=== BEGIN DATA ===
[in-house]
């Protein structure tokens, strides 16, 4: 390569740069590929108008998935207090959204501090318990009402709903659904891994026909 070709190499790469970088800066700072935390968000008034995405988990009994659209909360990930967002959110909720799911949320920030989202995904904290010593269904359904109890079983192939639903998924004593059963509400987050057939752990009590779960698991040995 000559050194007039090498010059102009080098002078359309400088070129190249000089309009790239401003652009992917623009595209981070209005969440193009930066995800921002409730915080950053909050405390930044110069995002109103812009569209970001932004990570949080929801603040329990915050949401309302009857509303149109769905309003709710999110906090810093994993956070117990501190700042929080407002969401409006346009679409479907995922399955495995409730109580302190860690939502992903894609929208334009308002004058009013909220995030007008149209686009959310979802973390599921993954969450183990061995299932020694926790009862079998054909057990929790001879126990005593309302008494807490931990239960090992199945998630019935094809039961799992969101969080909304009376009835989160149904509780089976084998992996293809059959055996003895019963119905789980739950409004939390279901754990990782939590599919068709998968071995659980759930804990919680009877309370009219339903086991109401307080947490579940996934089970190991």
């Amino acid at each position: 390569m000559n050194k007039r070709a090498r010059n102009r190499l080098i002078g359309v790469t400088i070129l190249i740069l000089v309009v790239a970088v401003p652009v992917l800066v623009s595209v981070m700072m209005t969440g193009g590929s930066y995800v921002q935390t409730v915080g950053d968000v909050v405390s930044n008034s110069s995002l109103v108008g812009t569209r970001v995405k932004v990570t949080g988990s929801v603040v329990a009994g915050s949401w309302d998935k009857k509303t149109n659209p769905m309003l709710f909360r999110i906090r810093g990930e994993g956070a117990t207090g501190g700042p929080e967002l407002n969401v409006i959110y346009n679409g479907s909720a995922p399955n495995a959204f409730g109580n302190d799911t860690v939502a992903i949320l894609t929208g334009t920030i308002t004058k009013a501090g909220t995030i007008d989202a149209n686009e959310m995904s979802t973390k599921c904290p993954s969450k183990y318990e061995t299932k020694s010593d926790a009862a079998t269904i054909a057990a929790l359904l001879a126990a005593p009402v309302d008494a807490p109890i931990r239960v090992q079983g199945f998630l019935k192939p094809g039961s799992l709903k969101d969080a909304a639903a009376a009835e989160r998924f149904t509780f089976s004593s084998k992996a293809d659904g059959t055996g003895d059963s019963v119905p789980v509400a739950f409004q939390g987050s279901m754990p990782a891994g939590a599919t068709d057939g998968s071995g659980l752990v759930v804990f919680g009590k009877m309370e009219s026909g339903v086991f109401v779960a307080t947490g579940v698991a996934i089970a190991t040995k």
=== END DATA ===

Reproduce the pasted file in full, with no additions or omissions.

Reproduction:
[in-house]
């Protein structure tokens, strides 16, 4: 390569740069590929108008998935207090959204501090318990009402709903659904891994026909 070709190499790469970088800066700072935390968000008034995405988990009994659209909360990930967002959110909720799911949320920030989202995904904290010593269904359904109890079983192939639903998924004593059963509400987050057939752990009590779960698991040995 000559050194007039090498010059102009080098002078359309400088070129190249000089309009790239401003652009992917623009595209981070209005969440193009930066995800921002409730915080950053909050405390930044110069995002109103812009569209970001932004990570949080929801603040329990915050949401309302009857509303149109769905309003709710999110906090810093994993956070117990501190700042929080407002969401409006346009679409479907995922399955495995409730109580302190860690939502992903894609929208334009308002004058009013909220995030007008149209686009959310979802973390599921993954969450183990061995299932020694926790009862079998054909057990929790001879126990005593309302008494807490931990239960090992199945998630019935094809039961799992969101969080909304009376009835989160149904509780089976084998992996293809059959055996003895019963119905789980739950409004939390279901754990990782939590599919068709998968071995659980759930804990919680009877309370009219339903086991109401307080947490579940996934089970190991």
């Amino acid at each position: 390569m000559n050194k007039r070709a090498r010059n102009r190499l080098i002078g359309v790469t400088i070129l190249i740069l000089v309009v790239a970088v401003p652009v992917l800066v623009s595209v981070m700072m209005t969440g193009g590929s930066y995800v921002q935390t409730v915080g950053d968000v909050v405390s930044n008034s110069s995002l109103v108008g812009t569209r970001v995405k932004v990570t949080g988990s929801v603040v329990a009994g915050s949401w309302d998935k009857k509303t149109n659209p769905m309003l709710f909360r999110i906090r810093g990930e994993g956070a117990t207090g501190g700042p929080e967002l407002n969401v409006i959110y346009n679409g479907s909720a995922p399955n495995a959204f409730g109580n302190d799911t860690v939502a992903i949320l894609t929208g334009t920030i308002t004058k009013a501090g909220t995030i007008d989202a149209n686009e959310m995904s979802t973390k599921c904290p993954s969450k183990y318990e061995t299932k020694s010593d926790a009862a079998t269904i054909a057990a929790l359904l001879a126990a005593p009402v309302d008494a807490p109890i931990r239960v090992q079983g199945f998630l019935k192939p094809g039961s799992l709903k969101d969080a909304a639903a009376a009835e989160r998924f149904t509780f089976s004593s084998k992996a293809d659904g059959t055996g003895d059963s019963v119905p789980v509400a739950f409004q939390g987050s279901m754990p990782a891994g939590a599919t068709d057939g998968s071995g659980l752990v759930v804990f919680g009590k009877m309370e009219s026909g339903v086991f109401v779960a307080t947490g579940v698991a996934i089970a190991t040995k």